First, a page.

Making the transition from night owl to early bird is no easy task, but it starts with the realization that most of us can’t be both….well, without going clinically insane. If you’re an introvert or overloaded extrovert looking to increase your “me time” head towards the light…morning light that is, by following these simple evening shutdown steps.
- Know Your Numbers: Most people need between six and eight hours of sleep per night, with a majority weighted to the higher end of that scale. Assuming you shut down for the evening at 10pm, you can wake at 5am with a buffer on their side and still be well within that window. Experiment a bit, find what works for you, and set and stick to that schedule.
- Prepare: High performance people have a never-ending To-Do list that can span work, family, and social obligations. Rather than have these items bounce about your brain, take five minutes to commit them to paper before you hit the sheets. For many on the page means off the brain.
- Get Consistent: with your bedtime. Avoid the nighttime show binge and strive to hit the sack early and at the same time every night. This gets your body rhythm in sync and starts the production of a new habit…quality sleep.
- Embrace the Shutdown: Give yourself 20 minutes of chill out (non-screen) time to unwind and settle in for the night. Sure you can use white noise devices, meditate, or do deep-breathing exercises, but try reading a bit of fiction instead (shameless plug: timtoterhi.com. Fiction takes your mind off the day’s events and provides a pleasant focus point to coax you from consciousness.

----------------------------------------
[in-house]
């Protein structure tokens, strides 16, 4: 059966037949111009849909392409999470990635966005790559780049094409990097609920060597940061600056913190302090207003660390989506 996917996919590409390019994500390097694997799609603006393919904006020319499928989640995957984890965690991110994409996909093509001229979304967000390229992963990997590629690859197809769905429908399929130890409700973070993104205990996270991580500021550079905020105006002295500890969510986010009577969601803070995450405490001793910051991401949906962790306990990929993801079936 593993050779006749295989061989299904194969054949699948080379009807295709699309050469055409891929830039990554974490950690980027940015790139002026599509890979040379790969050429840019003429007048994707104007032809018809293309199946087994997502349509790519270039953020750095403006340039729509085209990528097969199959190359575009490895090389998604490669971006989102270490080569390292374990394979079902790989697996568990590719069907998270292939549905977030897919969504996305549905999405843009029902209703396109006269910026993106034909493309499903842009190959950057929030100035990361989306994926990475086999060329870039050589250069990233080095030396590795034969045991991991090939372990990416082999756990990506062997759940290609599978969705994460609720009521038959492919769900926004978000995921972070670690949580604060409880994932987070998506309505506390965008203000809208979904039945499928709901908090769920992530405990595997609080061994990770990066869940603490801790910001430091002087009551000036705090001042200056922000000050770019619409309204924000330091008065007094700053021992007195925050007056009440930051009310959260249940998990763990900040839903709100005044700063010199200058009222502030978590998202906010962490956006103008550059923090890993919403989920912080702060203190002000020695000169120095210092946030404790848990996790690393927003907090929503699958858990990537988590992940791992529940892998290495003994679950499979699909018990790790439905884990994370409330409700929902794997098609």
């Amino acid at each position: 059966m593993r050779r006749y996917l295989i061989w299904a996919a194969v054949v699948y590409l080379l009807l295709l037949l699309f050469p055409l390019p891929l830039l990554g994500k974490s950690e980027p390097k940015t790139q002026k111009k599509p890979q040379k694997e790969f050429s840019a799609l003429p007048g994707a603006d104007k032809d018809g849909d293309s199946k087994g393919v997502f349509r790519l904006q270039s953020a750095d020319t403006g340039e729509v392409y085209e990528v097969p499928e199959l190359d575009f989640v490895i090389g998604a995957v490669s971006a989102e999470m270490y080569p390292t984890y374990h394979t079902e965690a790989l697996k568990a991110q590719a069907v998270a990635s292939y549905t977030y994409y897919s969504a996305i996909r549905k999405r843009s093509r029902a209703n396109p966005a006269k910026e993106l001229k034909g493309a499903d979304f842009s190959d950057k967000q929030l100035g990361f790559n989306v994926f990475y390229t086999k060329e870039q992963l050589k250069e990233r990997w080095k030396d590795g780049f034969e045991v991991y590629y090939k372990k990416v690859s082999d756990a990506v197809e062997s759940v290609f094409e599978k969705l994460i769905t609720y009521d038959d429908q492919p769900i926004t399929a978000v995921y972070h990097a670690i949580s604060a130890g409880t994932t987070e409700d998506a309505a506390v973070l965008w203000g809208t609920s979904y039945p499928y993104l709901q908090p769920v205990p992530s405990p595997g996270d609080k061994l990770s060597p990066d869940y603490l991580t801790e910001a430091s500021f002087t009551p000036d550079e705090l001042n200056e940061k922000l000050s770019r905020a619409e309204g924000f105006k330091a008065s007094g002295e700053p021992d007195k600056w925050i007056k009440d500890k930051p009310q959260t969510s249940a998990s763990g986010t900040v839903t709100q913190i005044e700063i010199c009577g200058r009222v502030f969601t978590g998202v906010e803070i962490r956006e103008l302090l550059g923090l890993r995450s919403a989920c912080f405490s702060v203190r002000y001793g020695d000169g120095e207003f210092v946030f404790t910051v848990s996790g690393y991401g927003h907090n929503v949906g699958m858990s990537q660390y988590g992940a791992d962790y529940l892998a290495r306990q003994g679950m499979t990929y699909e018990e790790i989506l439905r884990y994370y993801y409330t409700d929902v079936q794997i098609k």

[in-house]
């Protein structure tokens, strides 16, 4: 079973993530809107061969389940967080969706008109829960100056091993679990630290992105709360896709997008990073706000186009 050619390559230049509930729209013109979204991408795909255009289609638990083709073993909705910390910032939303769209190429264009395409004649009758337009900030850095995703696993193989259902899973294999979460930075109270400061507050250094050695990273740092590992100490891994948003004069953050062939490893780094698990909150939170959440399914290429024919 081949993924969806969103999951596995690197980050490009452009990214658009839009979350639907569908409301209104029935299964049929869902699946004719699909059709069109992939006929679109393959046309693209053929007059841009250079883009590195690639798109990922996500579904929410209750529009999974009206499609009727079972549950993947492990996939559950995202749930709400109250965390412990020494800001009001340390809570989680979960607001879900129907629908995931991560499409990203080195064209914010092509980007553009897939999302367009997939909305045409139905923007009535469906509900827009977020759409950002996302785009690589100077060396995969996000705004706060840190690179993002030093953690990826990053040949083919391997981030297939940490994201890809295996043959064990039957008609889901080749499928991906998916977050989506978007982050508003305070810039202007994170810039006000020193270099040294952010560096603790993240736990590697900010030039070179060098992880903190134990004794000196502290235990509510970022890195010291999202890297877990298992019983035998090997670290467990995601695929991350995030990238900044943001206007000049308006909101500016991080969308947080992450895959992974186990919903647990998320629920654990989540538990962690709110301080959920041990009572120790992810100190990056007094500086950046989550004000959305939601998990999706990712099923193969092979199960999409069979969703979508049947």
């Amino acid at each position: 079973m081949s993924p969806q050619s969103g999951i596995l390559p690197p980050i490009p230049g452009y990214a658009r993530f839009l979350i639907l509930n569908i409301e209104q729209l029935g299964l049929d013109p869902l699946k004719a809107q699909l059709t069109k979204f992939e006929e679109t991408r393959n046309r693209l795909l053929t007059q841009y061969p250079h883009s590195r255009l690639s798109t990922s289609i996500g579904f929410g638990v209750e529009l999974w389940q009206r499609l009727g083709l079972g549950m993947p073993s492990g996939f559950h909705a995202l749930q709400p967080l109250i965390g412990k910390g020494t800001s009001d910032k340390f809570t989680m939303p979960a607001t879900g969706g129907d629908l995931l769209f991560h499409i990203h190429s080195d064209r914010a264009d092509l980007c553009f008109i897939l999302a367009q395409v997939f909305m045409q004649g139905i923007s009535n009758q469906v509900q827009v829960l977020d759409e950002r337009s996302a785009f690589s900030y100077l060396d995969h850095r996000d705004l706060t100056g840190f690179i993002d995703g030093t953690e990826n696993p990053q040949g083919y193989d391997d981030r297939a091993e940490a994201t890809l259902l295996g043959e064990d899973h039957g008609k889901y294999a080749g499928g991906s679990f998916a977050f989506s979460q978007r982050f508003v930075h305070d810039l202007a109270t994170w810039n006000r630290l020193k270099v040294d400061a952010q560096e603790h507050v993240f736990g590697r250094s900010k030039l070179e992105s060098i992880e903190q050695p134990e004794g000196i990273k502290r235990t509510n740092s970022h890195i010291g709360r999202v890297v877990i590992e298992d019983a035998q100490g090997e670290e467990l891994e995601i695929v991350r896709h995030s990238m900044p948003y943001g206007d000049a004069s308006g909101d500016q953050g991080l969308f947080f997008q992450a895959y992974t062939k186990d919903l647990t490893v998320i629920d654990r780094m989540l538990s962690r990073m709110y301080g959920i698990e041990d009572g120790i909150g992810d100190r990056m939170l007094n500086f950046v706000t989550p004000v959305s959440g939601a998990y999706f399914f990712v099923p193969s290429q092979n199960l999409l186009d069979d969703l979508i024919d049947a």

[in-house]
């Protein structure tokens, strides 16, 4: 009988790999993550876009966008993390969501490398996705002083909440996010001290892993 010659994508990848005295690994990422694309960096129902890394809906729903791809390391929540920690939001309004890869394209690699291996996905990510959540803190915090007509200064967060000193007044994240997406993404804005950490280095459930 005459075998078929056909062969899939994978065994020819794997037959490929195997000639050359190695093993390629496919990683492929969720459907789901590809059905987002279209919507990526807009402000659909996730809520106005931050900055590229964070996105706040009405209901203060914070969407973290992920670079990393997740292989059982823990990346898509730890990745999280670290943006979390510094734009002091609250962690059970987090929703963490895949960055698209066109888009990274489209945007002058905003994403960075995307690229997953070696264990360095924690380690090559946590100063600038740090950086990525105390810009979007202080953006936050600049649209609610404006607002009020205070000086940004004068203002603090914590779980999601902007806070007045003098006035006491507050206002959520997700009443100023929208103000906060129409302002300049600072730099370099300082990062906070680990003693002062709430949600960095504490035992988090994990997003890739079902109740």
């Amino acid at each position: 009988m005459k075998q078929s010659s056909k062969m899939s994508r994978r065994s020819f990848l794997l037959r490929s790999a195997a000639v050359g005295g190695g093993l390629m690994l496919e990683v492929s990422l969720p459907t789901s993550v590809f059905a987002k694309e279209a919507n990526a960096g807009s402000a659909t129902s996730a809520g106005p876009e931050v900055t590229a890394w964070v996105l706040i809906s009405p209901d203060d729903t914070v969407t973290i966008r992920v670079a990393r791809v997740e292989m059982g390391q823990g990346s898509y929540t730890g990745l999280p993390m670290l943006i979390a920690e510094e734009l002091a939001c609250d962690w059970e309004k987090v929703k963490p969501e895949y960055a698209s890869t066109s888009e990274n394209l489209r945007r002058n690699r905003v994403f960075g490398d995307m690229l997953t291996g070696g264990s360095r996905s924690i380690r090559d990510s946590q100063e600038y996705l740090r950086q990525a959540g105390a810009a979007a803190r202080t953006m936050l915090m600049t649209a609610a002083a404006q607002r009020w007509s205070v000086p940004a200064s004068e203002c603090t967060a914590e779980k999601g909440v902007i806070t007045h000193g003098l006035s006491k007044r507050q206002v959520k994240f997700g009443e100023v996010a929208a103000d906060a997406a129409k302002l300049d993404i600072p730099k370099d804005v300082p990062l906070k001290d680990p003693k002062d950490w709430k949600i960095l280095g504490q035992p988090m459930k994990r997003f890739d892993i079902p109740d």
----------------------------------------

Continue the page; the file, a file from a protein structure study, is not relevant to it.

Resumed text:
You’ll be more apt to retain this new habit if you have a motivating purpose for the newfound time. Some of my coaching clients use this carve-out specifically for creative projects or side businesses. Other popular uses for morning time include:
- Exercise: Let’s face it. The day has a tendency to get away from us and our workouts are often the first thing to get struck off our lists when a competing family or work obligation looms. Tackling it first thing in the morning not only provides an energy boost it enables you to attend that impromptu happy hour, key after-hours client meeting, or kiddo’s soccer game without skimping on yourself.
- Eating Well: You don’t put cheap fuel in a high-end sports car. Likewise, your body needs nourishment to perform well. Skip the donut and make a real breakfast. It’s worth the time.
- White-Spacing Your Day: This doesn’t mean “white boarding” another to-do list. Instead, take some time to think about what innovative actions can help you make the most of the upcoming day or week. Once this becomes habit you can do steps 1 and 3 together.
Life is demanding, but with the right planning, you can make anything happen. We all have the same time. How we use it makes the difference.
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